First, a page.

But the Android platform is either catching up to, or has already surpassed, iOS in both innovation, as well as the quantity and quality of available apps. When you combine software improvements on Android with a vastly greater variety of available handsets, many former iPhone users are defecting to the other side, or thinking about it.
While users are growing ever fonder of the Android platform and its apps, hardware makers that create Android-powered phones are growing less fond. The issue is direct competition from Google itself.
Google has twice launched phone initiatives where it decided to sell Google-branded phones. The first initiative was in early 2010 when Google launched the Nexus One, followed by the Nexus S. They were manufactured by HTC, but the fact that Google was involved in their design and sold them directly gave the phones a huge advantage over any phone HTC might sell -- or any phone HTC's competitors might sell.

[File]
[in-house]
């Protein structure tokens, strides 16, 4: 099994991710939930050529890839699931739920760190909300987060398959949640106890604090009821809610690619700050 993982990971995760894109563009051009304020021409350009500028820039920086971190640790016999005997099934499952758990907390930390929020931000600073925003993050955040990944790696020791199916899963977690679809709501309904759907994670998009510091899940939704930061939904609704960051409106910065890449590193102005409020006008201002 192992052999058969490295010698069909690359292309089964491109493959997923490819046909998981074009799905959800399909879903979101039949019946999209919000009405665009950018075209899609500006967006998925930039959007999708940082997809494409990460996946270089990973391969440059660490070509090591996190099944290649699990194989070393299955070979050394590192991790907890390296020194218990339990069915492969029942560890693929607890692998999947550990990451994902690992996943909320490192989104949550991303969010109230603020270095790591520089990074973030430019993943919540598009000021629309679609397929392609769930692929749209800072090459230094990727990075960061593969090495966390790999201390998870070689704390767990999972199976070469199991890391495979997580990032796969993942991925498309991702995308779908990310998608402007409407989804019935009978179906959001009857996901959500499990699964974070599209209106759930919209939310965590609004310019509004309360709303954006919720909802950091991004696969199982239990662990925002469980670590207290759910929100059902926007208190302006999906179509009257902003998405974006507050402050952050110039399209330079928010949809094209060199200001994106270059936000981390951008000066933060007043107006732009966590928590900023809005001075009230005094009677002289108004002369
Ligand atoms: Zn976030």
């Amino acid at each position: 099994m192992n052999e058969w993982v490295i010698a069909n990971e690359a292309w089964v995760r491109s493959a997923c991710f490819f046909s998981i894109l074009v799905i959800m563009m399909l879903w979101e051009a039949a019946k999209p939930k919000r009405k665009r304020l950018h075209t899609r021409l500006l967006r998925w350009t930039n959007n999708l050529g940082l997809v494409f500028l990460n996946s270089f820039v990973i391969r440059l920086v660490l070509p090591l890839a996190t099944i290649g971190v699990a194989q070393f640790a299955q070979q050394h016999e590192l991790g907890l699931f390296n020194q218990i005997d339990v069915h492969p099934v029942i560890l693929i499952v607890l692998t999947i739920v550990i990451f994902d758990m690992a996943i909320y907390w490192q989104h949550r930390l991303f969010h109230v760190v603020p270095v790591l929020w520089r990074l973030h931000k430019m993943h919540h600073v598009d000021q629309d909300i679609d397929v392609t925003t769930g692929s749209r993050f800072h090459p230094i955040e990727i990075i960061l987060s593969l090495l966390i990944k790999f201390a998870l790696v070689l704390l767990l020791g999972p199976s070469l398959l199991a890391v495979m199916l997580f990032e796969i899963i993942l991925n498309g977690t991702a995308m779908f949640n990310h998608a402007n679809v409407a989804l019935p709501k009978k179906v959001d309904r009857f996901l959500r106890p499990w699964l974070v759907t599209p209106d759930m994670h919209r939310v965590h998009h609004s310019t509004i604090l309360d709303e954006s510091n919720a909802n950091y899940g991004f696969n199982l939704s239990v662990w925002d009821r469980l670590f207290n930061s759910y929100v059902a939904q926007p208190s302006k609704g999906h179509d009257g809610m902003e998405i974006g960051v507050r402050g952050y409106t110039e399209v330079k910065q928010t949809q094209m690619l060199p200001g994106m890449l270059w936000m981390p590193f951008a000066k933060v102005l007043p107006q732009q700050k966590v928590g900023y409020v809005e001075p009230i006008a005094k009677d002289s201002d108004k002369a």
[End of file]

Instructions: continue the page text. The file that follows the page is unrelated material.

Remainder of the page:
Google later came out with the Galaxy Nexus (made by Samsung) and later still the Nexus 4.
Google also bought Motorola last year, both for the patents and also presumably to assert some control over the direction of Android mobile devices.
The first serious assertion of that control may be the development of a device called the Google X phone, which is being developed at Motorola and which is expected to be unveiled at Google's May developer's conference, Google I/O.
Nobody knows what the Google X phone (and tablet) will be like, but hints, rumors and speculation agree that it will be very different from existing Android phones.
All this strong competition from Google makes handset makers wonder whether Google is friend or foe, and whether they might be better off with another software platform.